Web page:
News stories about educational funding cuts seem to appear all the time, but few of those who are most impacted — the students — take an active role in telling their legislators why their school matters.
Four students from Bucklin High School are changing that. They recently traveled to Topeka to meet with legislators, discuss the unique qualities of rural Kansas schools and urge them to keep even the small schools in mind when considering important issues impacting K-12 education.
"We're a member of Schools for Quality Education (SQE) here in Bucklin," Kelly Arnberger, superintendent said. "They were trying to look at different ways of getting the message out there, and having it come straight from kids was one idea."
Arnberger talked to the high school forensics class at the beginning of the semester and asked if anyone would be interested in speaking to legislators in Topeka later in the year.
Darja Meskin, Cole Hailey, Allyson Rudd and Madison Loschke were all interested in the opportunity, so they put together a presentation during their spring break and traveled to Topeka on March 18 to present it.
"You see kids in Topeka all the time," Arnberger said. "They're pages or completing internships or something. They're respected there, they're listened to and they're learning to become an engaged citizen. So we figured bringing our students would have a positive impact."
The students were very well received. They met with seven legislators from the Senate and the House of Representatives, all of whom serve on education committees, and many of whom don't have a rural background and might not be aware of the unique challenges a rural school faces.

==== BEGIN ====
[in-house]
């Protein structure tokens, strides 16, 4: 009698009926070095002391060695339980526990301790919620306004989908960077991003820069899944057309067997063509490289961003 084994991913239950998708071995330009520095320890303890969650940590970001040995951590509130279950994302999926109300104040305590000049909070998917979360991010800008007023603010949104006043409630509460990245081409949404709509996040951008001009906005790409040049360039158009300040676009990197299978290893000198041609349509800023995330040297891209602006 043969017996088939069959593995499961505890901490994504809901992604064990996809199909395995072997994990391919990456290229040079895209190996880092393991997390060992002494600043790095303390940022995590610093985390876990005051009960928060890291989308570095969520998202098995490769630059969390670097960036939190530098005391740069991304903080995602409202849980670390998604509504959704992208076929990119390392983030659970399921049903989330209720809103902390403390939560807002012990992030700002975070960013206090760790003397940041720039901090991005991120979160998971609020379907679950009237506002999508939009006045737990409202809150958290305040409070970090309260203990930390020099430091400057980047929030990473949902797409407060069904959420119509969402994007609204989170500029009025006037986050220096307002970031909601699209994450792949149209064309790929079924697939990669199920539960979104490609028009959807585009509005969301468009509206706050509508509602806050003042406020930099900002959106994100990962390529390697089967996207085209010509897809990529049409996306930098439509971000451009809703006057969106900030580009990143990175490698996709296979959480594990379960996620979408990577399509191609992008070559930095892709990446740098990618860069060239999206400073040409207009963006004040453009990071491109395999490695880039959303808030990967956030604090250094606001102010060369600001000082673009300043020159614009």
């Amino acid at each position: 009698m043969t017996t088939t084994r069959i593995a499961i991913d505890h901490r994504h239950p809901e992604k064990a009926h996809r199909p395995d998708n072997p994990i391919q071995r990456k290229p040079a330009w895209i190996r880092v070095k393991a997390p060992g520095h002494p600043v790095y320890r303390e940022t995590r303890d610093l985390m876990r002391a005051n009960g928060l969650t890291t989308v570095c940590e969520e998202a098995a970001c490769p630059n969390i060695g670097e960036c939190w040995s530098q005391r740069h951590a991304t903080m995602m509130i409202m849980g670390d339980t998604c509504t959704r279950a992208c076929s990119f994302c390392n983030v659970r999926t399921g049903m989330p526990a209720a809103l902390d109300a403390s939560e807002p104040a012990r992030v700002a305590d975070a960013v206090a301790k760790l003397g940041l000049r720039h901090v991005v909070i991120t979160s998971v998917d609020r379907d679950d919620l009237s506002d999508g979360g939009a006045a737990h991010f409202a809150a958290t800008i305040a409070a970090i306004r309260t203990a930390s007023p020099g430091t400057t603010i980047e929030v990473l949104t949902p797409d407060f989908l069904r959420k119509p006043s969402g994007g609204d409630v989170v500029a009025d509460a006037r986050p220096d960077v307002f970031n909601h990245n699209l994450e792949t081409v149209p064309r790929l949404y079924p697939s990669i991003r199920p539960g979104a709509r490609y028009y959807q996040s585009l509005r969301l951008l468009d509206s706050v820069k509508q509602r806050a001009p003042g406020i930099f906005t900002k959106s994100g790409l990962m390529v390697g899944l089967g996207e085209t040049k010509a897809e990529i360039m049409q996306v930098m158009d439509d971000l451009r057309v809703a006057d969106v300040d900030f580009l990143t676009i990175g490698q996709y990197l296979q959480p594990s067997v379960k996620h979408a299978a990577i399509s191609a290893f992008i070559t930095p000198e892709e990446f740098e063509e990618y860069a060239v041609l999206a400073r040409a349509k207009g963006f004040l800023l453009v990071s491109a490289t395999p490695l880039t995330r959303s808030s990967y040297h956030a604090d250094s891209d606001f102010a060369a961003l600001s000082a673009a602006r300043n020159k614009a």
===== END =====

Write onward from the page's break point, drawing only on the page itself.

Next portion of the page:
There were four key points the students made during their presentation; first, the pros and cons of education in a rural school; second, how students benefit from being educated in a small school; third, intended and unintended expectations and fourth, funding for small schools.
According to a press release from SQE, Rudd began the presentation by telling lawmakers how small class sizes, individual attention, more opportunities to participate in activities, fewer cliques and less discrimination, the unity of students and great school pride were all important qualities of rural schools. But also, that attending school in rural Kansas wasn't without real challenges such as less technological opportunities, less class options, adequate classroom funding and limited opportunities to learn relevant information due to standardized testing.
Loschke explained how students benefit from being educated in a small school.
"Teachers know a student's personal situation, their work pace, their involvement in extracurricular activities and their support system at home," she said. "In a small school you're not just a number, you're a person."
Meskin talked about how rural schools are forced to provide services that are taken for granted in large populated areas, and sometimes have to give up other important services to provide them.
Page 2 of 2 - Hailey told legislators that per-pupil costs are higher in rural schools, but only because of the smaller, more manageable class sizes.
"I am so proud of these kids," Arnberger said. "They went into these meetings, presented themselves and their ideas in a clear, professional way and made the legislators listen to them."
Once the students gave their presentation, they had a chance to interact more casually with the legislators. Many asked them questions about rural life, and soon it became a conversation, not just a formal presentation.
"The kids did a great job," Arnberger said. "Often times legislators don't have time to listen to presentations like this, but because it was a group of students talking about things that directly affected them, I think it got their attention."
A group of students from the Dighton school district, which is also a member of SQE, is preparing to speak at the capitol as well.